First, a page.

“I was particularly impressed with how engaged the students were,” Peterson said afterward. “I think there are different kinds of effortless perfection. And for [boys] to engage fully can be difficult. I was really excited to see that they were some of the first people asking questions. They were leading conversations, but not in a way that they were shutting down the conversation.”
Sign #2 of Effortless Perfectionism: “Inflexible All-or-Nothing Thinking” | Upper School Faculty & Staff Professional Development
When Upper School faculty and staff assembled in the heart of the Learning Commons, they found a simple question from Peterson: What did you hear from students when they discussed the assembly within advisory breakout groups?
What followed was a robust, free-flowing discussion that squared with the observations that Peterson culled for her book. But she balked at an emerging pattern from multiple teachers who said their students believed the issue of perfectionism rested on themselves — that teachers at DA tried to soften or divert perfectionist tendencies, but that students needed to take ownership, even as they may be bombarded with pressures from social media, college applications or parents.
“I would push back against that intensely,” said Peterson, who served as a middle school and high school educator for five years, of the idea that teachers don’t have a place in ratcheting down perfectionism. “Your parents are supposed to love you, but if my teacher is invested in me, that just means something different. I think teachers change lives. You change what’s possible. You change how people see themselves. You give them a safe space if they don’t have that at home, and I think it’s invaluable work. It’s absolutely one of the most important jobs that there are.”
Teachers are also well-equipped to address inflexible all-or-nothing thinking — the idea that a child has a singular vision of success and a difficult time envisioning any alternatives, detours or pauses. Peterson told Upper School students that it’s not uncommon for a child to raise their hand during one of her presentations and say that, while they perfectly understand perfectionism from an intellectual perspective, it couldn’t possibly be relevant to someone who wants to gain admission to medical school. There is simply no room for foibles. Or is there?
One of her best friends at Duke failed her organic chemistry class — a foundational course without which a prospective medical student cannot matriculate — and had to retake it. She’s now a surgeon. Peterson took an extra year at Duke to complete her dual degree in women’s studies and public policy. Seven years later, she published her first book. In her class at Middlebury College, Peterson has her students compile “failure résumés.” Counter to the best-foot-forward flavor of job applications and college essays, failure résumés highlight significant setbacks in their lives and document lessons that they collected from each hiccup. Students received “Certificates of Failure”; Peterson said she has seen seniors pin the papers above their desks. She even performed this exercise with the head coach of Middlebury’s field hockey team, which — along with stalwart midfielder and DA alum Katherine Lantzy ’21 — has won three consecutive national championships and 65 of its last 66 games. Everyone, Peterson says, can find occasion to cultivate healthier resilience. Everyone can find their own path.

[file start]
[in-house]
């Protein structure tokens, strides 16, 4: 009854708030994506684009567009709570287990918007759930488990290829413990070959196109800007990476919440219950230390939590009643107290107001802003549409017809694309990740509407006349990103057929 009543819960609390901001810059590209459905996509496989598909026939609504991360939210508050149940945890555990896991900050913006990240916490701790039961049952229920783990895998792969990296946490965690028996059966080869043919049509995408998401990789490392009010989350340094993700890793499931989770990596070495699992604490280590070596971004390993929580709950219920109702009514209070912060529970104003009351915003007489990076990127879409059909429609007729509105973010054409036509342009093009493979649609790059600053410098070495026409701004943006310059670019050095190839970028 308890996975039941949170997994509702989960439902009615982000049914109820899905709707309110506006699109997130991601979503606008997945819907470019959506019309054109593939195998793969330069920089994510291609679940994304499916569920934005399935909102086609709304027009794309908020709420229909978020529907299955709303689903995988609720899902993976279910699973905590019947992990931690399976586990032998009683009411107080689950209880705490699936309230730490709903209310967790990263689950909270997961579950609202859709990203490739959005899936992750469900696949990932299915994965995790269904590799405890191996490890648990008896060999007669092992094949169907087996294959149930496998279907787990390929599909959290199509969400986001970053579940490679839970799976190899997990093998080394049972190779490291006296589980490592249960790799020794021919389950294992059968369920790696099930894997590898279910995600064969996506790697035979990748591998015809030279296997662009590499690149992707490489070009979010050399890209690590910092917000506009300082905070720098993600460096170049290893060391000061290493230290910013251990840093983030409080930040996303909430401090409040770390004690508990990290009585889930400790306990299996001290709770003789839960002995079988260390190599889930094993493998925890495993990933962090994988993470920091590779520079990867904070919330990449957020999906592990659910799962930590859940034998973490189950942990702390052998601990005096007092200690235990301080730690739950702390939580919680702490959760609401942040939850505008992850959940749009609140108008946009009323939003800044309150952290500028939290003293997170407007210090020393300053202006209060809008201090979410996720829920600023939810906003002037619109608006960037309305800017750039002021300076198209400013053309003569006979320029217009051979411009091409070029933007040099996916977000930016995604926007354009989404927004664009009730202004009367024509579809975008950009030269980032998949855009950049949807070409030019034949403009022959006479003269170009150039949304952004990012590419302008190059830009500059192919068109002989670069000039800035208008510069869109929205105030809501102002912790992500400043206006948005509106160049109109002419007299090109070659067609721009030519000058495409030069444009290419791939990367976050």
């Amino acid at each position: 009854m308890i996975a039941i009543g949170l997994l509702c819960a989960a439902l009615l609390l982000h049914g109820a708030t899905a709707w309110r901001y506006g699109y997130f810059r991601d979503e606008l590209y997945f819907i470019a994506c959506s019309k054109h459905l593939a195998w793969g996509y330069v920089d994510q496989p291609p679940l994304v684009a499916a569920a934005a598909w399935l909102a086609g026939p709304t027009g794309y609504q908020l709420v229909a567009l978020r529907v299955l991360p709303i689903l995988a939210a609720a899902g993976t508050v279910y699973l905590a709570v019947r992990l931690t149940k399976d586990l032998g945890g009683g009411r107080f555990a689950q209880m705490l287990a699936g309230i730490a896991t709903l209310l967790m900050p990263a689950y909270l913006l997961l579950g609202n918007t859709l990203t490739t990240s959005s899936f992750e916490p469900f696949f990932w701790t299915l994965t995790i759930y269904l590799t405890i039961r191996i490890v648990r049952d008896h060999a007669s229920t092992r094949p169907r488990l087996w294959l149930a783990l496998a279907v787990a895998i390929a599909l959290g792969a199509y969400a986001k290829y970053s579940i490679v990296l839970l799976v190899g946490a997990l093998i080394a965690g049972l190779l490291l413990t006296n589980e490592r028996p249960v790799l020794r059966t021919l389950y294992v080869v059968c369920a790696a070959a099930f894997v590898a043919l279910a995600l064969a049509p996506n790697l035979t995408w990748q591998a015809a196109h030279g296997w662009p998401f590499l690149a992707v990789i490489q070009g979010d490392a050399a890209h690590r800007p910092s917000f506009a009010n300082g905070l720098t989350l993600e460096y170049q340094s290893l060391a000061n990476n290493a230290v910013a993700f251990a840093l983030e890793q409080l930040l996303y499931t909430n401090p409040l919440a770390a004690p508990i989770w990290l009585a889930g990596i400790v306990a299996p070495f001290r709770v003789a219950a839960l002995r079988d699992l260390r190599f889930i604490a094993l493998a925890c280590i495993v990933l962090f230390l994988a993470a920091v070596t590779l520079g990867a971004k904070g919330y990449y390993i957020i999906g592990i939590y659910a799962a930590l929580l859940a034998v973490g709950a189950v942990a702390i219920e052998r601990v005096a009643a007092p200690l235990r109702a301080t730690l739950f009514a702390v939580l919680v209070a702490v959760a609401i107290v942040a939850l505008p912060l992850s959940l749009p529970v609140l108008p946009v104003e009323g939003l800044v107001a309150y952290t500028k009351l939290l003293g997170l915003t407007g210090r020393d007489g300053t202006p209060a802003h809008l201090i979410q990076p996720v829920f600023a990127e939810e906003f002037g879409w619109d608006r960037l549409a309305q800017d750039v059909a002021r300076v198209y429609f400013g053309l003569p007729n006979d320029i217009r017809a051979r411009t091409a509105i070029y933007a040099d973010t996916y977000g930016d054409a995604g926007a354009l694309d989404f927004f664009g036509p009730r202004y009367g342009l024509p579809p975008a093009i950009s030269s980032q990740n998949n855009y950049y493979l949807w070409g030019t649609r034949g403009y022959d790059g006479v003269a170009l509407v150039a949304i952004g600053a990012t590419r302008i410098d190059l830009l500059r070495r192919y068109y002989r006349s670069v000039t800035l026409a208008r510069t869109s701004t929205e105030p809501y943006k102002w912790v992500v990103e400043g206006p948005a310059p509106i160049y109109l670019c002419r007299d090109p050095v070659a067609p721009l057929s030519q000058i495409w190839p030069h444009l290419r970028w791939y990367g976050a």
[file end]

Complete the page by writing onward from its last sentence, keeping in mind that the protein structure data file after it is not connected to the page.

It resonated with Adam Cluff, an Upper School English teacher and the head coach of DA’s varsity boys basketball team. As a teacher, he has felt the energy of students who think there’s but one path to their goals. As a coach, he’s seen the singular focus of exceptionalism play out on and off the court. His team lost a game Tuesday by 33 points. On Wednesday morning, while sitting in Kenan Auditorium, his ears perked up when Peterson said, “Success is an experience, not an identity.” Cluff told his colleagues that he sees the quote as a means to break inflexible thinking. He planned to share the quote with his players at the start of Wednesday afternoon’s practice with the reassurance that their path may just be different.
“Today,” Cluff said, “is a new experience.”
Sign #3 of Effortless Perfectionism: “Fear-Based Motivation” | “Family Matters” Speaker Series for Parents and Caregivers
“How many of you are here,” Peterson said at the beginning of her presentation, “because your child came home today and said, ‘Hey, I think you should go to this talk’?” At least half of the audience of parents and caregivers in Horton Hall — where a capacity crowd spilled over into extra chairs — raised their hands.